a. a flat panel having opposed ends;
b. a pair of brackets, each bracket having a flange underlying and attached to a panel end, the bracket defining a longitudinally extending trough;
c. a plurality of leaf springs mounted in each bracket trough, each leaf spring having a lifting pin extending through the bracket to contact a support surface below the bracket to resiliently support the safety floor above the support surface;
d. safety switch means mounted in each bracket trough for sensing movement of the safety floor toward the support surface; and
e. cover means for covering the bracket troughs,
so that the safety floor deflects toward the support surface when a force is applied to the safety floor to thereby cause the support surface to actuate the safety switch means.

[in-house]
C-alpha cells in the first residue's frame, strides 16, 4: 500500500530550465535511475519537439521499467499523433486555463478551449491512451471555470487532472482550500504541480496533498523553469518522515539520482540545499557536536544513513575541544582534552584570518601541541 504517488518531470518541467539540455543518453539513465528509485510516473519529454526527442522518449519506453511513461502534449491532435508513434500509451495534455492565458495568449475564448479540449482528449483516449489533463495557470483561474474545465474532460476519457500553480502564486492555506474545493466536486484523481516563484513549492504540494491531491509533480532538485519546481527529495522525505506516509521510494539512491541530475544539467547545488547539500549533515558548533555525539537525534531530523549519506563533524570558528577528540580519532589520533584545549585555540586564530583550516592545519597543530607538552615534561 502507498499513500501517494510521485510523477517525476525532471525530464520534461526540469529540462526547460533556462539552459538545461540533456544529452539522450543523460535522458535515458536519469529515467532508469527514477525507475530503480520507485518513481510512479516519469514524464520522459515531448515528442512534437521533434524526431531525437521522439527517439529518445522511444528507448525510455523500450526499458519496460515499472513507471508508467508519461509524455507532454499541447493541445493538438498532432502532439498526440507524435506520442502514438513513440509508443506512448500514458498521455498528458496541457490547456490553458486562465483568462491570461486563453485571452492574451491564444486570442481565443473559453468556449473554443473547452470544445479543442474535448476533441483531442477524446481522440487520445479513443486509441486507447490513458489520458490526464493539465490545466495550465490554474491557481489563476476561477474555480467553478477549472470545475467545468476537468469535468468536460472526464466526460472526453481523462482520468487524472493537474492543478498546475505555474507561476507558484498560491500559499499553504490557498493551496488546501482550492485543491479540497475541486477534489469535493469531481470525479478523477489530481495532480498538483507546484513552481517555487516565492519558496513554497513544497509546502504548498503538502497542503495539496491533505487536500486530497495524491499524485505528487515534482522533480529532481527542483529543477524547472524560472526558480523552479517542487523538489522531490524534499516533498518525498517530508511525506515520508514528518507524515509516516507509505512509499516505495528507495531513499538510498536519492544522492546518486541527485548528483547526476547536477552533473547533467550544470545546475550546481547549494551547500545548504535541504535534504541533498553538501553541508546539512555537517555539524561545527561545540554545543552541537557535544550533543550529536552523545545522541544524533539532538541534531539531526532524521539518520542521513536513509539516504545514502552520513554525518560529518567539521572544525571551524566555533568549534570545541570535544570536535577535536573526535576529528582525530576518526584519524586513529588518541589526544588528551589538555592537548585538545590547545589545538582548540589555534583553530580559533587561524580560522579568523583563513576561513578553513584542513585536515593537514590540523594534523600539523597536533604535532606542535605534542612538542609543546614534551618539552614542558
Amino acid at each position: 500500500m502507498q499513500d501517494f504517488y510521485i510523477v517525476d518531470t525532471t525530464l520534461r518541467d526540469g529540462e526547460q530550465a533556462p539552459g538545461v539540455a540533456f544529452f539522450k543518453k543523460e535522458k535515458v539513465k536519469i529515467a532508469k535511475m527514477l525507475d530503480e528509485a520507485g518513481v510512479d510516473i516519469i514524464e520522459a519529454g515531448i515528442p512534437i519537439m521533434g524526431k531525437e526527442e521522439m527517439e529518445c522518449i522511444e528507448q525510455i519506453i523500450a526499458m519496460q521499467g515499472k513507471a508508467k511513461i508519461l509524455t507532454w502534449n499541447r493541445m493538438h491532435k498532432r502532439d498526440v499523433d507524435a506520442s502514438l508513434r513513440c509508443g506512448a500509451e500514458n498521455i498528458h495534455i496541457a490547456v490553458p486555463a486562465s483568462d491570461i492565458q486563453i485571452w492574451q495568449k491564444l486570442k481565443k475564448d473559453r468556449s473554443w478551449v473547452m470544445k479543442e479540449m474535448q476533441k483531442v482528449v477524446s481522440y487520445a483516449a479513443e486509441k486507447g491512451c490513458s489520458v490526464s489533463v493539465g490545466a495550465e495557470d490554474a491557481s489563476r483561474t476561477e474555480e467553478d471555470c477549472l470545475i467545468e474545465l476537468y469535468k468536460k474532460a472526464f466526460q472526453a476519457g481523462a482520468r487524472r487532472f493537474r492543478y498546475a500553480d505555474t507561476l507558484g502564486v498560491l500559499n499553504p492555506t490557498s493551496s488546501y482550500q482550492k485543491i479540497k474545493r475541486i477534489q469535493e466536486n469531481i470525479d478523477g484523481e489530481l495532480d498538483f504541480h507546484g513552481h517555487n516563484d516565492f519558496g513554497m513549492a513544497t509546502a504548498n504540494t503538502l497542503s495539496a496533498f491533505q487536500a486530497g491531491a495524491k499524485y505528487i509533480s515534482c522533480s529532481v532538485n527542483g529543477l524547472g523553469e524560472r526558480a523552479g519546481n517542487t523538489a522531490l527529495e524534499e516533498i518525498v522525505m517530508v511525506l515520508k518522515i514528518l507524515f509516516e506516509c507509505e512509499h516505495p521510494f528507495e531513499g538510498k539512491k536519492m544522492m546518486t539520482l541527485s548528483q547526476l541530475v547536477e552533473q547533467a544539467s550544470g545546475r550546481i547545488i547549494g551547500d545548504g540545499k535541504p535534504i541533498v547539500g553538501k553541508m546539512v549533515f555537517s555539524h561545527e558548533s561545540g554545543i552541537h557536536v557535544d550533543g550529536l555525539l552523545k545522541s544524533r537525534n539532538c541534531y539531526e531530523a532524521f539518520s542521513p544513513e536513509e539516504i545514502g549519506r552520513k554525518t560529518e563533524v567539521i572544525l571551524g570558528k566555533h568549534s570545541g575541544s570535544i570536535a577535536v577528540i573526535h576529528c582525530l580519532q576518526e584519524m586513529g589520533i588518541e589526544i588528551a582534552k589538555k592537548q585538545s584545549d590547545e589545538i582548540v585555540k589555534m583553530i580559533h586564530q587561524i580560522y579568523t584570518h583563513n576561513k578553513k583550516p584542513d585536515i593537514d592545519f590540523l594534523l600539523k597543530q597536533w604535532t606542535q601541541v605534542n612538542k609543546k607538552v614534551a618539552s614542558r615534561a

2. The safety floor of claim 1 wherein:
a. each bracket comprises a horizontal leg, and a central upstanding rib portion interposed between and joined to the flange and horizontal leg, the horizontal leg terminating in a vertical wall, the central rib and vertical wall cooperating to define the longitudinally extending trough;
b. the top surface of the central rib defines a longitudinally extending groove; and
c. the cover means comprises a flat cover adapted to span the trough and having resilient means for insertion into the bracket central rib groove to removably retain the cover in place over the trough.
3. The safety floor of claim 2 wherein the bracket horizontal leg is vertically offset from the bracket flange.